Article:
Around the turn of the century, Mid Sweden University made some important investments in additional professors, doctoral students and doctoral studies. The third application for full university status focused primarily on the field of human sciences. The application was amended three times.
- An awful lot of work went into the three applications, says Maria Nyberg Ståhl, who followed the whole laborious process closely, among other things as part of the Vice-Chancellor’s staff.
The process followed the previous pattern, and when the conclusions of the panel were presented, it became clear that the requirements were higher than during the previous assessments and when the applications of the other three new universities’ were approved. Therefore, the panel’s report caused feelings of dejection and indignation, and continued efforts to achieve full university status.
As an example, there is a letter that Sune Svanberg, a professor of Physics at Lund University and a member of the Mid Sweden University Board, wrote to the Minister for Education and Science, Thomas Östros. He wrote: The instructions given by previous panels have been followed and exceeded ... What I find disturbing is that after having flung oneself at the bar and cleared it easily, one discovers that it has been raised significantly.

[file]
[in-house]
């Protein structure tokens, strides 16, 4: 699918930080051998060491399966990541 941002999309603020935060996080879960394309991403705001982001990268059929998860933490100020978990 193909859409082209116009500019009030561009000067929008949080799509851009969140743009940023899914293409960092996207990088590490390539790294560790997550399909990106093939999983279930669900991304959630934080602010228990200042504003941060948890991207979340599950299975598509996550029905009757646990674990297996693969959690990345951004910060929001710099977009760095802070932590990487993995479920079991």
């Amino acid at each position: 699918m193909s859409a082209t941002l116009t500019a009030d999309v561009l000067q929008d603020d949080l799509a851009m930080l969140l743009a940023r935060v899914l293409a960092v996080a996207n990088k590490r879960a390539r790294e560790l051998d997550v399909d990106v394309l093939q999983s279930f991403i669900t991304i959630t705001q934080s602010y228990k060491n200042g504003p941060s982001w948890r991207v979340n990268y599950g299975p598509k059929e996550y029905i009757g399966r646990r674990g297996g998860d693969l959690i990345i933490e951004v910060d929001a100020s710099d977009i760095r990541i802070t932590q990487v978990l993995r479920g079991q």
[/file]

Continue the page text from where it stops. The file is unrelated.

After a strong finish, including among other things complementing documents written by Vice-Chancellor Gunnar Svedberg and the University Board, on 31 January 2003, the government finally decided that Mid Sweden University would be awarded full university status on 1 January 2005.